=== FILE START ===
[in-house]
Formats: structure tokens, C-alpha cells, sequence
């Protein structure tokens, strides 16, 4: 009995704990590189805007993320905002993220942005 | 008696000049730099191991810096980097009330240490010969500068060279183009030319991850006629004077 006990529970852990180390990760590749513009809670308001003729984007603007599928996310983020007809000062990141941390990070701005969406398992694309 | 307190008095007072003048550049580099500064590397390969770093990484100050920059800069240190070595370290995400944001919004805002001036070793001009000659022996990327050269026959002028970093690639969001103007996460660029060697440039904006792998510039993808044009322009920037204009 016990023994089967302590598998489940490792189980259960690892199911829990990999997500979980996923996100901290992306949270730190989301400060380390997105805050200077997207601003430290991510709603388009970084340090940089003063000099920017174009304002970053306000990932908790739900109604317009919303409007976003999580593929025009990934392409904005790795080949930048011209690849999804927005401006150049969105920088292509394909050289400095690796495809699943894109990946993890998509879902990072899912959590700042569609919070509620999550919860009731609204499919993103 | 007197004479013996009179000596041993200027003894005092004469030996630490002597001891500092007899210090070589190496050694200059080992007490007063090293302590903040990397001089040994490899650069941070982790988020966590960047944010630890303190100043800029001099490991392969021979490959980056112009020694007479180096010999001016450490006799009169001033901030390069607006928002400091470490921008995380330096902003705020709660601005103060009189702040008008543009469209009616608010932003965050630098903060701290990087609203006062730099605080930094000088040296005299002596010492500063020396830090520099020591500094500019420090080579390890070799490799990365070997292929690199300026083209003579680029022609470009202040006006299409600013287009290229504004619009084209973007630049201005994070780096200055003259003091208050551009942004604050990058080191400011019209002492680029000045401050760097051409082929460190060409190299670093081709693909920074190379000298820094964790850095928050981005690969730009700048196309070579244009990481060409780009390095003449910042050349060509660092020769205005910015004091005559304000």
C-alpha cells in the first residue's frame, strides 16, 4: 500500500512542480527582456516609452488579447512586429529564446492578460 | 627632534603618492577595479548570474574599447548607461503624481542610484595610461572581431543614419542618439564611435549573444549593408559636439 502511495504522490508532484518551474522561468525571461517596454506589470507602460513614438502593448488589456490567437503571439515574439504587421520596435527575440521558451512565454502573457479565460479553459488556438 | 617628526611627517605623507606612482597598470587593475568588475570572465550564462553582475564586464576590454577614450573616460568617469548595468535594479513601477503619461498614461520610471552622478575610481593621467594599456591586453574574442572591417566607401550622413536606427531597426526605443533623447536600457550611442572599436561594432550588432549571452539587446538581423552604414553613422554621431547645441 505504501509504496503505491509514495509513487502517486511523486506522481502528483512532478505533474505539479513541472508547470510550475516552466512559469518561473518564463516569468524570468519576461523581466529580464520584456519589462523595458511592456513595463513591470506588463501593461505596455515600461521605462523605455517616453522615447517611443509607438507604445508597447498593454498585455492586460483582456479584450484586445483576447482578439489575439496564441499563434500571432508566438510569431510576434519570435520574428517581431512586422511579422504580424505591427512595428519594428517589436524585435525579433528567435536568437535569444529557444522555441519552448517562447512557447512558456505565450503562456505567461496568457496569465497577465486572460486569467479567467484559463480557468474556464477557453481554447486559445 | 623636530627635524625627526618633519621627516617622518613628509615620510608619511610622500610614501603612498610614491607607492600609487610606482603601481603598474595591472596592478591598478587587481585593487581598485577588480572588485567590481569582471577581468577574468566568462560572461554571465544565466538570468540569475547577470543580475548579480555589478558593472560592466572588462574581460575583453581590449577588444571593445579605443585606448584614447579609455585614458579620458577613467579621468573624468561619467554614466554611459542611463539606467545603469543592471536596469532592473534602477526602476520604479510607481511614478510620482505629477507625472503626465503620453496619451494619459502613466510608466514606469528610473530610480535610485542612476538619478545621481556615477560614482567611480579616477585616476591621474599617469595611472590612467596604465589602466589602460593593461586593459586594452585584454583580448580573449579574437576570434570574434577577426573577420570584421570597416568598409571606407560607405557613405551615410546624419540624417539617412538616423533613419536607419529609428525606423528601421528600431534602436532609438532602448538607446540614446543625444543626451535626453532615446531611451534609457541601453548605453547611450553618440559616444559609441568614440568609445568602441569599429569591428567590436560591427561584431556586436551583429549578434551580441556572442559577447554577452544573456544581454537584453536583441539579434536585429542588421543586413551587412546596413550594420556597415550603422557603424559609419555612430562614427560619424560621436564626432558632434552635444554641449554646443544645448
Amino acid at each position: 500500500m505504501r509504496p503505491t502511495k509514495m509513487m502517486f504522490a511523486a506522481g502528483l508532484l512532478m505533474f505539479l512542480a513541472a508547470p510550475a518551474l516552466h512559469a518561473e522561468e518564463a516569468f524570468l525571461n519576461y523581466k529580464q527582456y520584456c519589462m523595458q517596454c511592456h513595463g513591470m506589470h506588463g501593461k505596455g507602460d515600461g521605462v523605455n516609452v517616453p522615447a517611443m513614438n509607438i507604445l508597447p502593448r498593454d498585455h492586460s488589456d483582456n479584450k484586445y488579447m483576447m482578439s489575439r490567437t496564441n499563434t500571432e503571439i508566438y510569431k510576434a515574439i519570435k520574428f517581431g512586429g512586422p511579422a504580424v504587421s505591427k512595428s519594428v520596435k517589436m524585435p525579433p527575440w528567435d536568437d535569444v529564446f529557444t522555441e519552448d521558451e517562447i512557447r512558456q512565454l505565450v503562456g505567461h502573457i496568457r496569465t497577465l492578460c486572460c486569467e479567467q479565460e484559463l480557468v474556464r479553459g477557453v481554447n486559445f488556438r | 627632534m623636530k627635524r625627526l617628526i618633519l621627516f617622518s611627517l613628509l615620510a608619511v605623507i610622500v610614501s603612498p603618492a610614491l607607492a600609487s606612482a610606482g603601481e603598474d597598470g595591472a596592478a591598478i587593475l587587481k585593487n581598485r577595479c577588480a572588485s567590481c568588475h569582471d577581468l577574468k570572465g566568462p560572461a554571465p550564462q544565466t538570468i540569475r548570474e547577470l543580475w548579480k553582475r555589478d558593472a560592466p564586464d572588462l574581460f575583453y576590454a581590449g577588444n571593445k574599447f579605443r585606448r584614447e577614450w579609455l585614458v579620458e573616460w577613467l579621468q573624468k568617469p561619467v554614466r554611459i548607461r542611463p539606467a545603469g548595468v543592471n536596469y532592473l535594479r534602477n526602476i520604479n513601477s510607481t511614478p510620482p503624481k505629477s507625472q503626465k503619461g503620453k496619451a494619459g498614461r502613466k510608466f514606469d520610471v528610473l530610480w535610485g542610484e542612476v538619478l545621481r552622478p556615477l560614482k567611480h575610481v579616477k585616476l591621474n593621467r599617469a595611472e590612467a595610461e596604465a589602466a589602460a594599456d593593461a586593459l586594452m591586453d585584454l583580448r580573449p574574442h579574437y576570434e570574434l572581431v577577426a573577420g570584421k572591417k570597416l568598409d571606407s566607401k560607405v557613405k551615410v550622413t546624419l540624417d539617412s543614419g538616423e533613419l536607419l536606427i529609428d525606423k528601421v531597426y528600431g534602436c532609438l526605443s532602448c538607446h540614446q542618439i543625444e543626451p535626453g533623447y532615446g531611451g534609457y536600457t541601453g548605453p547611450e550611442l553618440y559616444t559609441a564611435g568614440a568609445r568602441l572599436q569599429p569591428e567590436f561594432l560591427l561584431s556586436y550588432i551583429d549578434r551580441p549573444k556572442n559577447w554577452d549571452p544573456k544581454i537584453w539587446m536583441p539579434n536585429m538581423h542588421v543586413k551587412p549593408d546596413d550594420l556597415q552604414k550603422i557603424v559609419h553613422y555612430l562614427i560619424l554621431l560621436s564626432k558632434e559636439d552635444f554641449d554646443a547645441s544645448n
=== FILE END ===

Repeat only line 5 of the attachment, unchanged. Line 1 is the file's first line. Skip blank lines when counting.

Amino acid at each position: 500500500m505504501r509504496p503505491t502511495k509514495m509513487m502517486f504522490a511523486a506522481g502528483l508532484l512532478m505533474f505539479l512542480a513541472a508547470p510550475a518551474l516552466h512559469a518561473e522561468e518564463a516569468f524570468l525571461n519576461y523581466k529580464q527582456y520584456c519589462m523595458q517596454c511592456h513595463g513591470m506589470h506588463g501593461k505596455g507602460d515600461g521605462v523605455n516609452v517616453p522615447a517611443m513614438n509607438i507604445l508597447p502593448r498593454d498585455h492586460s488589456d483582456n479584450k484586445y488579447m483576447m482578439s489575439r490567437t496564441n499563434t500571432e503571439i508566438y510569431k510576434a515574439i519570435k520574428f517581431g512586429g512586422p511579422a504580424v504587421s505591427k512595428s519594428v520596435k517589436m524585435p525579433p527575440w528567435d536568437d535569444v529564446f529557444t522555441e519552448d521558451e517562447i512557447r512558456q512565454l505565450v503562456g505567461h502573457i496568457r496569465t497577465l492578460c486572460c486569467e479567467q479565460e484559463l480557468v474556464r479553459g477557453v481554447n486559445f488556438r | 627632534m623636530k627635524r625627526l617628526i618633519l621627516f617622518s611627517l613628509l615620510a608619511v605623507i610622500v610614501s603612498p603618492a610614491l607607492a600609487s606612482a610606482g603601481e603598474d597598470g595591472a596592478a591598478i587593475l587587481k585593487n581598485r577595479c577588480a572588485s567590481c568588475h569582471d577581468l577574468k570572465g566568462p560572461a554571465p550564462q544565466t538570468i540569475r548570474e547577470l543580475w548579480k553582475r555589478d558593472a560592466p564586464d572588462l574581460f575583453y576590454a581590449g577588444n571593445k574599447f579605443r585606448r584614447e577614450w579609455l585614458v579620458e573616460w577613467l579621468q573624468k568617469p561619467v554614466r554611459i548607461r542611463p539606467a545603469g548595468v543592471n536596469y532592473l535594479r534602477n526602476i520604479n513601477s510607481t511614478p510620482p503624481k505629477s507625472q503626465k503619461g503620453k496619451a494619459g498614461r502613466k510608466f514606469d520610471v528610473l530610480w535610485g542610484e542612476v538619478l545621481r552622478p556615477l560614482k567611480h575610481v579616477k585616476l591621474n593621467r599617469a595611472e590612467a595610461e596604465a589602466a589602460a594599456d593593461a586593459l586594452m591586453d585584454l583580448r580573449p574574442h579574437y576570434e570574434l572581431v577577426a573577420g570584421k572591417k570597416l568598409d571606407s566607401k560607405v557613405k551615410v550622413t546624419l540624417d539617412s543614419g538616423e533613419l536607419l536606427i529609428d525606423k528601421v531597426y528600431g534602436c532609438l526605443s532602448c538607446h540614446q542618439i543625444e543626451p535626453g533623447y532615446g531611451g534609457y536600457t541601453g548605453p547611450e550611442l553618440y559616444t559609441a564611435g568614440a568609445r568602441l572599436q569599429p569591428e567590436f561594432l560591427l561584431s556586436y550588432i551583429d549578434r551580441p549573444k556572442n559577447w554577452d549571452p544573456k544581454i537584453w539587446m536583441p539579434n536585429m538581423h542588421v543586413k551587412p549593408d546596413d550594420l556597415q552604414k550603422i557603424v559609419h553613422y555612430l562614427i560619424l554621431l560621436s564626432k558632434e559636439d552635444f554641449d554646443a547645441s544645448n